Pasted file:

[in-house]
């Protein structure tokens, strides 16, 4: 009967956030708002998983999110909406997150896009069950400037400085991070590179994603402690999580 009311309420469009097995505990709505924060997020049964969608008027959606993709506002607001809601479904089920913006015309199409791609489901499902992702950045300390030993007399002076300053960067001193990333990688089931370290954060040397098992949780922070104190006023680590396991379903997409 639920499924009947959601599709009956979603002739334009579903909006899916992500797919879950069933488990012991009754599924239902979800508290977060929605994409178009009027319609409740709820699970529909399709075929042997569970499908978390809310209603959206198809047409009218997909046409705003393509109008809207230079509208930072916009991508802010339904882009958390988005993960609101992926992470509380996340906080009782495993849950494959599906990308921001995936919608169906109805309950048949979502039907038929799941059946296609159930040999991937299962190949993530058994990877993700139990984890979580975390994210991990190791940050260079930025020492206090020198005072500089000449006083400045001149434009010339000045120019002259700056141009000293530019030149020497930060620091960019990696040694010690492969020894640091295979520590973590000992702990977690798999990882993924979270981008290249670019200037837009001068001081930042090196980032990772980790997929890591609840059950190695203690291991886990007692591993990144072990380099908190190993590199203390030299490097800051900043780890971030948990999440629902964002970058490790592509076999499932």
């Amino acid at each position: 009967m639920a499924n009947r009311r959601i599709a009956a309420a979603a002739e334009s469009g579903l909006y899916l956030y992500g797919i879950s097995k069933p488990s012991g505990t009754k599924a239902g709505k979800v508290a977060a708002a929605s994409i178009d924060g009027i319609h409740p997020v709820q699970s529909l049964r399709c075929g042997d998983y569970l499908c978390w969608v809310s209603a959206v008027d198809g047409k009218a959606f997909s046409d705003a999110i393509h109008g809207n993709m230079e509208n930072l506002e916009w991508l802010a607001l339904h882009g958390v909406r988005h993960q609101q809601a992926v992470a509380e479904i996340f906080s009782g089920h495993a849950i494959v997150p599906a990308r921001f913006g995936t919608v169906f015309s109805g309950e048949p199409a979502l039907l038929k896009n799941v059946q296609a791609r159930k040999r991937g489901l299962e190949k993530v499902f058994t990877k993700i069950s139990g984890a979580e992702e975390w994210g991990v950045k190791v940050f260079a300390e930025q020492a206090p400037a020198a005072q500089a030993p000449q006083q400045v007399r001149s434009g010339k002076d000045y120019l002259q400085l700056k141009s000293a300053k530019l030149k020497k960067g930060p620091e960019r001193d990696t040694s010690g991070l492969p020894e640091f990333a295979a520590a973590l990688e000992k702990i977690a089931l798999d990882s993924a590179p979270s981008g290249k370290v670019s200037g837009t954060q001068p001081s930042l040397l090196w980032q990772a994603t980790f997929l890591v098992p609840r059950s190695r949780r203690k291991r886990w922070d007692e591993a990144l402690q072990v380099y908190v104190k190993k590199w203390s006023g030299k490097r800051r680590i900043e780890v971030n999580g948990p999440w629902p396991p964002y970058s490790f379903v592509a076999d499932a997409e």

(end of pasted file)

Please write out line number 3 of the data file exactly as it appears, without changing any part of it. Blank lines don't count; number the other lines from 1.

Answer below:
């Amino acid at each position: 009967m639920a499924n009947r009311r959601i599709a009956a309420a979603a002739e334009s469009g579903l909006y899916l956030y992500g797919i879950s097995k069933p488990s012991g505990t009754k599924a239902g709505k979800v508290a977060a708002a929605s994409i178009d924060g009027i319609h409740p997020v709820q699970s529909l049964r399709c075929g042997d998983y569970l499908c978390w969608v809310s209603a959206v008027d198809g047409k009218a959606f997909s046409d705003a999110i393509h109008g809207n993709m230079e509208n930072l506002e916009w991508l802010a607001l339904h882009g958390v909406r988005h993960q609101q809601a992926v992470a509380e479904i996340f906080s009782g089920h495993a849950i494959v997150p599906a990308r921001f913006g995936t919608v169906f015309s109805g309950e048949p199409a979502l039907l038929k896009n799941v059946q296609a791609r159930k040999r991937g489901l299962e190949k993530v499902f058994t990877k993700i069950s139990g984890a979580e992702e975390w994210g991990v950045k190791v940050f260079a300390e930025q020492a206090p400037a020198a005072q500089a030993p000449q006083q400045v007399r001149s434009g010339k002076d000045y120019l002259q400085l700056k141009s000293a300053k530019l030149k020497k960067g930060p620091e960019r001193d990696t040694s010690g991070l492969p020894e640091f990333a295979a520590a973590l990688e000992k702990i977690a089931l798999d990882s993924a590179p979270s981008g290249k370290v670019s200037g837009t954060q001068p001081s930042l040397l090196w980032q990772a994603t980790f997929l890591v098992p609840r059950s190695r949780r203690k291991r886990w922070d007692e591993a990144l402690q072990v380099y908190v104190k190993k590199w203390s006023g030299k490097r800051r680590i900043e780890v971030n999580g948990p999440w629902p396991p964002y970058s490790f379903v592509a076999d499932a997409e």